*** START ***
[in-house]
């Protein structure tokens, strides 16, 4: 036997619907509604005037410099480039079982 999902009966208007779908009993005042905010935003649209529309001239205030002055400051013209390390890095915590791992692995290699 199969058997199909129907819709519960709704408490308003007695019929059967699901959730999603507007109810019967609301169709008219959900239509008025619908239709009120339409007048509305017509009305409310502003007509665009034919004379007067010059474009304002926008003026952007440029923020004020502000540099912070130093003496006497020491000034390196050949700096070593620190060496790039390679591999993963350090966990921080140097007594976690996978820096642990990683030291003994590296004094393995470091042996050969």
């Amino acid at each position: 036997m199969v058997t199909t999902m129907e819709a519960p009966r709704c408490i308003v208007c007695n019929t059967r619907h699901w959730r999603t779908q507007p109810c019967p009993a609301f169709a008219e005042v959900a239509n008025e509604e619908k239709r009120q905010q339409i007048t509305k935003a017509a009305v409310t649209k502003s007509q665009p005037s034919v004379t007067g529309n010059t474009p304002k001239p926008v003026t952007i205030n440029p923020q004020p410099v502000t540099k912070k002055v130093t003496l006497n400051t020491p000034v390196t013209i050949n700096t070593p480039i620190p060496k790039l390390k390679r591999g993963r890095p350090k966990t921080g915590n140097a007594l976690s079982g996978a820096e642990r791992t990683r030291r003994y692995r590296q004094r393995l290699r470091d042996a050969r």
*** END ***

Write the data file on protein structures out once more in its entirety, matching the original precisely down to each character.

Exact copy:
[in-house]
């Protein structure tokens, strides 16, 4: 036997619907509604005037410099480039079982 999902009966208007779908009993005042905010935003649209529309001239205030002055400051013209390390890095915590791992692995290699 199969058997199909129907819709519960709704408490308003007695019929059967699901959730999603507007109810019967609301169709008219959900239509008025619908239709009120339409007048509305017509009305409310502003007509665009034919004379007067010059474009304002926008003026952007440029923020004020502000540099912070130093003496006497020491000034390196050949700096070593620190060496790039390679591999993963350090966990921080140097007594976690996978820096642990990683030291003994590296004094393995470091042996050969």
């Amino acid at each position: 036997m199969v058997t199909t999902m129907e819709a519960p009966r709704c408490i308003v208007c007695n019929t059967r619907h699901w959730r999603t779908q507007p109810c019967p009993a609301f169709a008219e005042v959900a239509n008025e509604e619908k239709r009120q905010q339409i007048t509305k935003a017509a009305v409310t649209k502003s007509q665009p005037s034919v004379t007067g529309n010059t474009p304002k001239p926008v003026t952007i205030n440029p923020q004020p410099v502000t540099k912070k002055v130093t003496l006497n400051t020491p000034v390196t013209i050949n700096t070593p480039i620190p060496k790039l390390k390679r591999g993963r890095p350090k966990t921080g915590n140097a007594l976690s079982g996978a820096e642990r791992t990683r030291r003994y692995r590296q004094r393995l290699r470091d042996a050969r």